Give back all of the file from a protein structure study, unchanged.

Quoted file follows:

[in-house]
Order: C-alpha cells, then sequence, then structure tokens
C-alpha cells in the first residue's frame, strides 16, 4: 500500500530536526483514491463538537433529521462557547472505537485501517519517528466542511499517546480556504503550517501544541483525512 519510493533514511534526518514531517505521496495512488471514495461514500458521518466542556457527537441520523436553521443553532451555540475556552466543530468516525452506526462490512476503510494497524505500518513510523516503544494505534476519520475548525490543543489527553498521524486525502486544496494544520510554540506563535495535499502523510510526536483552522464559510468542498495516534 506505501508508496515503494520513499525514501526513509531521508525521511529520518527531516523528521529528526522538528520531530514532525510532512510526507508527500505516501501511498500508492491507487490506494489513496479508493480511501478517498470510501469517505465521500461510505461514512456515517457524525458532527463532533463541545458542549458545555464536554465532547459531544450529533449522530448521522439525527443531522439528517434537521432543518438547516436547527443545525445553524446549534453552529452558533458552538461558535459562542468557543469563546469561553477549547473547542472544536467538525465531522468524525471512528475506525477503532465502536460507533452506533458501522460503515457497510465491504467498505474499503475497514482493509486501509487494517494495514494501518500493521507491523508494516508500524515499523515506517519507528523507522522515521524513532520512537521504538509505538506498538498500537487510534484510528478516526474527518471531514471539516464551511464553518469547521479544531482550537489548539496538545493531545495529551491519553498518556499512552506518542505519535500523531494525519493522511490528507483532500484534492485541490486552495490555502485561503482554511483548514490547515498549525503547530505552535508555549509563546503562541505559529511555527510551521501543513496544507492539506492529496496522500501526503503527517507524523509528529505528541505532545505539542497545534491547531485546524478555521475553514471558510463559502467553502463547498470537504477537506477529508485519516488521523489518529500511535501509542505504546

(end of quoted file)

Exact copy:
[in-house]
Order: C-alpha cells, then sequence, then structure tokens
C-alpha cells in the first residue's frame, strides 16, 4: 500500500530536526483514491463538537433529521462557547472505537485501517519517528466542511499517546480556504503550517501544541483525512 519510493533514511534526518514531517505521496495512488471514495461514500458521518466542556457527537441520523436553521443553532451555540475556552466543530468516525452506526462490512476503510494497524505500518513510523516503544494505534476519520475548525490543543489527553498521524486525502486544496494544520510554540506563535495535499502523510510526536483552522464559510468542498495516534 506505501508508496515503494520513499525514501526513509531521508525521511529520518527531516523528521529528526522538528520531530514532525510532512510526507508527500505516501501511498500508492491507487490506494489513496479508493480511501478517498470510501469517505465521500461510505461514512456515517457524525458532527463532533463541545458542549458545555464536554465532547459531544450529533449522530448521522439525527443531522439528517434537521432543518438547516436547527443545525445553524446549534453552529452558533458552538461558535459562542468557543469563546469561553477549547473547542472544536467538525465531522468524525471512528475506525477503532465502536460507533452506533458501522460503515457497510465491504467498505474499503475497514482493509486501509487494517494495514494501518500493521507491523508494516508500524515499523515506517519507528523507522522515521524513532520512537521504538509505538506498538498500537487510534484510528478516526474527518471531514471539516464551511464553518469547521479544531482550537489548539496538545493531545495529551491519553498518556499512552506518542505519535500523531494525519493522511490528507483532500484534492485541490486552495490555502485561503482554511483548514490547515498549525503547530505552535508555549509563546503562541505559529511555527510551521501543513496544507492539506492529496496522500501526503503527517507524523509528529505528541505532545505539542497545534491547531485546524478555521475553514471558510463559502467553502463547498470537504477537506477529508485519516488521523489518529500511535501509542505504546